Hey, I need some help here!
It's frustrating enough to be trapped between floors in a stalled elevator. But it's worse when the elevator telephone isn't working - and you're in a deserted building . That's the situation deputy Tennessee finance commissioner Jerry Adams found himself in while working overtime one recent weekend at the Capitol in Nashville. With the phone dead, Adam turned to the button that rings an emergency bell. For hours, he pushed it every five minutes until, finally, at 4 o'clock the next morning, members of a cleaning crew heard the alarm and came to his rescue. So why wasn't the phone operating? Because the Finance Department, where Adams oversees the $25 billion 2005 state budget, had mistakenly sent payment for its bill to the Department of Human Resources. As a result, the phone company disconnected the service.
Skyscrapers: They help to put the 'big' in the Big Apple
New York is celebrating the 75th anniversary of what some critics would submit is its most distinguished skyscraper, the Chrysler Building. The feature that gives it a classic Art Deco look, the spire-like, stainless steel peak, is just what auto industry magnate Walter Chrysler wanted when he bought the design from contractor William Reynolds. When completed at 77 stories in 1930, the structure was the city's tallest. Within months, however, the Empire State Building had overtaken it. A timeline of New York's tallest buildings, when each opened, and its height:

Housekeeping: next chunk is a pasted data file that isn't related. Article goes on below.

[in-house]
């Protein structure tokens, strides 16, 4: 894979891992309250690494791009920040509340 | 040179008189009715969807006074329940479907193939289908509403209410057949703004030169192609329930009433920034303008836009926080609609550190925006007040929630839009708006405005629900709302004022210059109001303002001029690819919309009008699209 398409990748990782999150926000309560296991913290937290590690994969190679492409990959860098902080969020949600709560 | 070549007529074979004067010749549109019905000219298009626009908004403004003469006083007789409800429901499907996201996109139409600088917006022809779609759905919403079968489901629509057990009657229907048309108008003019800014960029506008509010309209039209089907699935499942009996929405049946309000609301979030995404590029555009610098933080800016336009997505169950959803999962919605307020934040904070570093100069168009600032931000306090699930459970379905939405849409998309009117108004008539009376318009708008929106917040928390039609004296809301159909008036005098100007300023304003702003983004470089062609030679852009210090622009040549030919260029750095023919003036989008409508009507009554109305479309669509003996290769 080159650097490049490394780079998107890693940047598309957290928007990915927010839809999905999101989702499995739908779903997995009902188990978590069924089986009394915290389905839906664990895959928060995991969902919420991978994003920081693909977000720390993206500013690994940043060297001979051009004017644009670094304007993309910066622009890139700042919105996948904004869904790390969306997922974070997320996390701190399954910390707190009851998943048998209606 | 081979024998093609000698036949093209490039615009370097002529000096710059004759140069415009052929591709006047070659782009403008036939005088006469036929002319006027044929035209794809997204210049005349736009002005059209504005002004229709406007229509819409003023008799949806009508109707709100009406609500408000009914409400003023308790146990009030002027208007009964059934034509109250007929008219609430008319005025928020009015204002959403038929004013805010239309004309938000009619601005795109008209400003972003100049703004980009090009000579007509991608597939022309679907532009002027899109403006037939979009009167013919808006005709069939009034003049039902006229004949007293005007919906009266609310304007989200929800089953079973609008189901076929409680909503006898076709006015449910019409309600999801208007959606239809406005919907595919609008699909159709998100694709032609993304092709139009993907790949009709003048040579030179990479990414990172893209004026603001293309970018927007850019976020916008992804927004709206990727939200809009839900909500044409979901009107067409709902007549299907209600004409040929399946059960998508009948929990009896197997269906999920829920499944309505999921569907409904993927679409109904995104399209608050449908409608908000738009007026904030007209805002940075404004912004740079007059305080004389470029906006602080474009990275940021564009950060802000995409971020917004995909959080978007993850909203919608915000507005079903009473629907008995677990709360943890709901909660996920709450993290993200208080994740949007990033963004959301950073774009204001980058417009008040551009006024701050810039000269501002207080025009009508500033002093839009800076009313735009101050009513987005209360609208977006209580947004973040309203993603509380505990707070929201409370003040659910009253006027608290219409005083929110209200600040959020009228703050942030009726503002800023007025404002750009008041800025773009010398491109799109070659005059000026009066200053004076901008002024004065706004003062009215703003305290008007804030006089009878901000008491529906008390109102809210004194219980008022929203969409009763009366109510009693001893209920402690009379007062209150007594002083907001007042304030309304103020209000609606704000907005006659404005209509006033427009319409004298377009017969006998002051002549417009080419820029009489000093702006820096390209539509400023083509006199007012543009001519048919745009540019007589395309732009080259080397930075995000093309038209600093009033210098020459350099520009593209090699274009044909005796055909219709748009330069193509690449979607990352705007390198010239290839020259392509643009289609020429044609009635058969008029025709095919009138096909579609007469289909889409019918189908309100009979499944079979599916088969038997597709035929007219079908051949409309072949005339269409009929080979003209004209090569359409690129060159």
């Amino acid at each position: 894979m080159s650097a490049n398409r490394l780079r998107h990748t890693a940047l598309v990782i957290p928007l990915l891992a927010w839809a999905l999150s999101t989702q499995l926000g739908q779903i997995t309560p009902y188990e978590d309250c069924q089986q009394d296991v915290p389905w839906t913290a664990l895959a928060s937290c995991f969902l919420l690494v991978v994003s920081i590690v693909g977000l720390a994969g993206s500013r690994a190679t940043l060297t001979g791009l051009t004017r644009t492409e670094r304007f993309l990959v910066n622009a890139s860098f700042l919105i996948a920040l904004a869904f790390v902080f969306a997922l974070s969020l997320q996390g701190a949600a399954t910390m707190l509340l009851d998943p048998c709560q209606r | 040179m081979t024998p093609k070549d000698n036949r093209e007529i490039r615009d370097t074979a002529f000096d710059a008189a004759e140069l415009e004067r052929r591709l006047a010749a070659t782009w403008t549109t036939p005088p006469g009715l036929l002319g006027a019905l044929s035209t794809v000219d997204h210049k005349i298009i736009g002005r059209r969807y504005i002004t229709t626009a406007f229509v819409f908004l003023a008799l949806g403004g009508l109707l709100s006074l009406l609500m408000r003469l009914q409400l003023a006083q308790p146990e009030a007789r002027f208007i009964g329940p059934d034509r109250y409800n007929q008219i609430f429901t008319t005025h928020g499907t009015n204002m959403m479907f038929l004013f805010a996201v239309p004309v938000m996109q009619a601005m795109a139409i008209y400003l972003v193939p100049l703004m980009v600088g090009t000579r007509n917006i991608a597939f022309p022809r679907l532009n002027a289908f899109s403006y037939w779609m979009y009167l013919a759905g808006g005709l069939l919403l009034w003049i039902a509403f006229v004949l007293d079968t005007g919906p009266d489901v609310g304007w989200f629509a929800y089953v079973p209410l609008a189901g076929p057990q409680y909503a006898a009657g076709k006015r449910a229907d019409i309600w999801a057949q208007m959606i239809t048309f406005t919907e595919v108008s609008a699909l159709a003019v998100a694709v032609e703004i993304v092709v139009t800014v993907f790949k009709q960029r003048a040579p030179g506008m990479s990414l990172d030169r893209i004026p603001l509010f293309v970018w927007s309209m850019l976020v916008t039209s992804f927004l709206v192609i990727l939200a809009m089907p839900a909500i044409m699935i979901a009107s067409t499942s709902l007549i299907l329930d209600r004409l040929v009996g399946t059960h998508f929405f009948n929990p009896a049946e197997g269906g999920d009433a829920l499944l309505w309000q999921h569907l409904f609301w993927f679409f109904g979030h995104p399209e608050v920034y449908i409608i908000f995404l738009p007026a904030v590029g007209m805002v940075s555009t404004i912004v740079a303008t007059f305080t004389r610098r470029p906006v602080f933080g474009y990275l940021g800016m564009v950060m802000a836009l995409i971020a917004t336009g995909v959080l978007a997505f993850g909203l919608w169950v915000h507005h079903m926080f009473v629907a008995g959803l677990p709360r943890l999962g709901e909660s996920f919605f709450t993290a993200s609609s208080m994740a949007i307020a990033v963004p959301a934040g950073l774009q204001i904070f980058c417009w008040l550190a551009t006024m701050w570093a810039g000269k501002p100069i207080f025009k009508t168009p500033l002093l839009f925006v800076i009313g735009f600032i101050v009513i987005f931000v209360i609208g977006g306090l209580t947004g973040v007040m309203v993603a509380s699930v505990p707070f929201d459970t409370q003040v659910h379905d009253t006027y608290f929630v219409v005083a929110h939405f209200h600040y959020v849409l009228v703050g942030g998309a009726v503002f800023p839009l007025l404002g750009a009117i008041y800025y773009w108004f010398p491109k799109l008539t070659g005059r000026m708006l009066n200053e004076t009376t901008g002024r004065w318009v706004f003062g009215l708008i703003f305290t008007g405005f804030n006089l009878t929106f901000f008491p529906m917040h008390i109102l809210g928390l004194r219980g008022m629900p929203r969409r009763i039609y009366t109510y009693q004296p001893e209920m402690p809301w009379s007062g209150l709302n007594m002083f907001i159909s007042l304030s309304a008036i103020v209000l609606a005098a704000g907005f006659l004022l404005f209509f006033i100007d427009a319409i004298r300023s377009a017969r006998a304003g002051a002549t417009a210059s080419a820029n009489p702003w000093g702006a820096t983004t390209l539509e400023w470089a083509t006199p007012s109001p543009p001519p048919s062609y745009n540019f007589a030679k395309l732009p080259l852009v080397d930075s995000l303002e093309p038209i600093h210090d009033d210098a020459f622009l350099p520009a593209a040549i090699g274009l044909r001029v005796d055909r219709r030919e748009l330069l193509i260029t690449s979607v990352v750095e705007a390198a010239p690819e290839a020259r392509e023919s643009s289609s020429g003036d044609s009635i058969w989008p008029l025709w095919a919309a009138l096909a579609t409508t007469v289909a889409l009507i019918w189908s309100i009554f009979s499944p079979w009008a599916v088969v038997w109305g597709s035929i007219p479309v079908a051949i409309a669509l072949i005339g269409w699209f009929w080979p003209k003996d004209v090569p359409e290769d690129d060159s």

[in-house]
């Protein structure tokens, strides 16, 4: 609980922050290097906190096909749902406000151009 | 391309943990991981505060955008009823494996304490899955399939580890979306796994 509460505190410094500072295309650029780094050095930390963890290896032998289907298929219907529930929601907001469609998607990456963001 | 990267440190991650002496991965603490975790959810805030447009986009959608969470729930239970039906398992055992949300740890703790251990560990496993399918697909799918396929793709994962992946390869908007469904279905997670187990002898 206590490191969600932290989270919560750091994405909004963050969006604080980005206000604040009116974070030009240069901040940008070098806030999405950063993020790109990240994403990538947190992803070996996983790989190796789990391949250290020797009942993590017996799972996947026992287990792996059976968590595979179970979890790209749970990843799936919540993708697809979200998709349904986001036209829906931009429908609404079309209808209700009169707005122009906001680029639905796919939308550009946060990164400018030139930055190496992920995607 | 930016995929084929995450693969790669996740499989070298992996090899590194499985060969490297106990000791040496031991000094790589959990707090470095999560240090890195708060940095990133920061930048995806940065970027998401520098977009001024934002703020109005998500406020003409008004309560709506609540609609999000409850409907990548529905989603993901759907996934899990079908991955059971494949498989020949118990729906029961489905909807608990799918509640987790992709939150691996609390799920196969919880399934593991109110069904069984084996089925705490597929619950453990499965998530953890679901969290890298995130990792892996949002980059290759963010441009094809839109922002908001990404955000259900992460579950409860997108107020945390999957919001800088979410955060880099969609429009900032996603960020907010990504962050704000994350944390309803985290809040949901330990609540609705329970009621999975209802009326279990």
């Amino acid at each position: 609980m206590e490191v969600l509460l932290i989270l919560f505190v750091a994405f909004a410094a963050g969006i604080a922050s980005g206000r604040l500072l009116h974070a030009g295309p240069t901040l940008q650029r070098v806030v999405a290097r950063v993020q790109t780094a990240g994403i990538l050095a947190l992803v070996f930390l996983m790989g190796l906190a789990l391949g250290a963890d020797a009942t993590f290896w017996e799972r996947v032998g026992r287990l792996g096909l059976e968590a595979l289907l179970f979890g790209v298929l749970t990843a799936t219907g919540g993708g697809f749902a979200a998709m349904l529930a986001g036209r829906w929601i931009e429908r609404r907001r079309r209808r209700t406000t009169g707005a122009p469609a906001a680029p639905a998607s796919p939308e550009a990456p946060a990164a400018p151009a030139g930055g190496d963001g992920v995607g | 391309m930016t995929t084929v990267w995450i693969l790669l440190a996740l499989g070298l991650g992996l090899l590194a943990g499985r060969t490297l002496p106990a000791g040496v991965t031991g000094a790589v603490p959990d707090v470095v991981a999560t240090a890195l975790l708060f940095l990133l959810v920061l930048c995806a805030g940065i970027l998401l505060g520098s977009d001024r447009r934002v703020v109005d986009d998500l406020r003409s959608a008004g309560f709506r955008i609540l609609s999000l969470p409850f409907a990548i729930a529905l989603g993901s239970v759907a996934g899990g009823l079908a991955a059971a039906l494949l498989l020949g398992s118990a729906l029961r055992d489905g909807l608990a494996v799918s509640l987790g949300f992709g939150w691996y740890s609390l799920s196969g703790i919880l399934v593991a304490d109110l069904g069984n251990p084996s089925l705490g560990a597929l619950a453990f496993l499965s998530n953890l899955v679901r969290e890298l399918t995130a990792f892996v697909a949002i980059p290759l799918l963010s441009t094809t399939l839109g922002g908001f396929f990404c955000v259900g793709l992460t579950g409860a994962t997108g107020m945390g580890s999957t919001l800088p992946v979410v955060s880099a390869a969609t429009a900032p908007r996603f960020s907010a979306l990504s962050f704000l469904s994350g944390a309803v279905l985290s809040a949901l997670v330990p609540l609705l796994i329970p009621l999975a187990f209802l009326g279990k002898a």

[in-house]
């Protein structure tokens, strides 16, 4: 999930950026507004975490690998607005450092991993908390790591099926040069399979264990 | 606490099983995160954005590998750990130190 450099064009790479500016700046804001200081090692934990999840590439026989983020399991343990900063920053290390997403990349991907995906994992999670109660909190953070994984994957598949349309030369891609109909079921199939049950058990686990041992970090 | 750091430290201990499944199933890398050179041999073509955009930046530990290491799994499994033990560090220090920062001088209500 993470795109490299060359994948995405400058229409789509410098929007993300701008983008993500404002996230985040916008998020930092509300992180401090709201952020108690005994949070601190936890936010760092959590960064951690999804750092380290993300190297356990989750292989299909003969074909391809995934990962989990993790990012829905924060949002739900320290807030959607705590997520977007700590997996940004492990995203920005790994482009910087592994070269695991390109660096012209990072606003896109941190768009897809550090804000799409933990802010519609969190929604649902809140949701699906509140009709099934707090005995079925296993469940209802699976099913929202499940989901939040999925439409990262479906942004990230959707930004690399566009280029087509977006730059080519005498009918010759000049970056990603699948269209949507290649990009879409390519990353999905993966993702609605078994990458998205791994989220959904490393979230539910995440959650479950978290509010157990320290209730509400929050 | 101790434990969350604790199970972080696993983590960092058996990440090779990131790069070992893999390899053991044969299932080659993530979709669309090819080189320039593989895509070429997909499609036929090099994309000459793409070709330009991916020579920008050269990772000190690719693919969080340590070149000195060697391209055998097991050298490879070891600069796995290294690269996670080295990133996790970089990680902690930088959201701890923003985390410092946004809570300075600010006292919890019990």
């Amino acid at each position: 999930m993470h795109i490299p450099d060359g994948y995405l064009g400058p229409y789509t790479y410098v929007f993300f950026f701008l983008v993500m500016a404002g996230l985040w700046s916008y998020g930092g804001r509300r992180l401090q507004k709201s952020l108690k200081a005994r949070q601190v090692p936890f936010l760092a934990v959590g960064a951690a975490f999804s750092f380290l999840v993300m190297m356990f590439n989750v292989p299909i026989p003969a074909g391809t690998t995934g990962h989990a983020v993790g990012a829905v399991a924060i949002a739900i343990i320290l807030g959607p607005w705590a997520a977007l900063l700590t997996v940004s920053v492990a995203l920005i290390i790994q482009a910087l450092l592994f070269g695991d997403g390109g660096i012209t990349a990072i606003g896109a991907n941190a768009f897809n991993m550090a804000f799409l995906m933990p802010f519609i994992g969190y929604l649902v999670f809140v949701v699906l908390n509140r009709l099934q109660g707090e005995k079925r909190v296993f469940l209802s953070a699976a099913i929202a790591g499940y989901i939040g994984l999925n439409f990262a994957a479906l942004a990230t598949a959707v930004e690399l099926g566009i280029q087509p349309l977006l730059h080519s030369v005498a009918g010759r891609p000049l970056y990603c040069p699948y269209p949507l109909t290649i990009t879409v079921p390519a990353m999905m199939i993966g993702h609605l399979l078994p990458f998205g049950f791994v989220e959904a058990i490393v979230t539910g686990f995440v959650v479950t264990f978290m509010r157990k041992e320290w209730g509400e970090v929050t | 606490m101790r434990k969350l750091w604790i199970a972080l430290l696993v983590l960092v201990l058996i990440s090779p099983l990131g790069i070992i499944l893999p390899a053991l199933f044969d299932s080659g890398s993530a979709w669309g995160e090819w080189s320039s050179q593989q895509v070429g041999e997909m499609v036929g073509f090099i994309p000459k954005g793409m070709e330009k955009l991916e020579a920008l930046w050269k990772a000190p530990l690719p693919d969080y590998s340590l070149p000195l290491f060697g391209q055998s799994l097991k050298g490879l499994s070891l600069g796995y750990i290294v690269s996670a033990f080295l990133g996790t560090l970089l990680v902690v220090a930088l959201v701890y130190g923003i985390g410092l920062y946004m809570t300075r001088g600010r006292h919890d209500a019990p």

Singer Building 1908 47 stories (later razed)
Met Life Tower 1909 50 stories
Woolworth Building 1913 57 stories
Trump Building 1930 71 stories
Chrysler Building 1930 77 stories
Empire State Building 1931 102 stories
World Trade Center 1972 110 stories (destroyed)